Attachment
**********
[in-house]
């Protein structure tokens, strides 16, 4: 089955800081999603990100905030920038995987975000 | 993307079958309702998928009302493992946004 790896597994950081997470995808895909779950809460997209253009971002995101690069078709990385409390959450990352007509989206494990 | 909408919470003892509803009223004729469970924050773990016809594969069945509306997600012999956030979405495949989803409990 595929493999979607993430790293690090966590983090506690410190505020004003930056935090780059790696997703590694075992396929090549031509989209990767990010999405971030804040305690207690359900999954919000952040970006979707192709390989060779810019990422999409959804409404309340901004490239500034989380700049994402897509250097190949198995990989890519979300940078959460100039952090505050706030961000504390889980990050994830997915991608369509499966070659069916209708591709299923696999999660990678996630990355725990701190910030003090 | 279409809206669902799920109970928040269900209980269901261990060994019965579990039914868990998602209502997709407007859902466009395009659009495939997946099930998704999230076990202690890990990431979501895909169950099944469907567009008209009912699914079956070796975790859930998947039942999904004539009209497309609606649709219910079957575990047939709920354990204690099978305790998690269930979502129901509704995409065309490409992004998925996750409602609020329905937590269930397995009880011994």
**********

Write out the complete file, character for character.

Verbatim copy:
[in-house]
């Protein structure tokens, strides 16, 4: 089955800081999603990100905030920038995987975000 | 993307079958309702998928009302493992946004 790896597994950081997470995808895909779950809460997209253009971002995101690069078709990385409390959450990352007509989206494990 | 909408919470003892509803009223004729469970924050773990016809594969069945509306997600012999956030979405495949989803409990 595929493999979607993430790293690090966590983090506690410190505020004003930056935090780059790696997703590694075992396929090549031509989209990767990010999405971030804040305690207690359900999954919000952040970006979707192709390989060779810019990422999409959804409404309340901004490239500034989380700049994402897509250097190949198995990989890519979300940078959460100039952090505050706030961000504390889980990050994830997915991608369509499966070659069916209708591709299923696999999660990678996630990355725990701190910030003090 | 279409809206669902799920109970928040269900209980269901261990060994019965579990039914868990998602209502997709407007859902466009395009659009495939997946099930998704999230076990202690890990990431979501895909169950099944469907567009008209009912699914079956070796975790859930998947039942999904004539009209497309609606649709219910079957575990047939709920354990204690099978305790998690269930979502129901509704995409065309490409992004998925996750409602609020329905937590269930397995009880011994």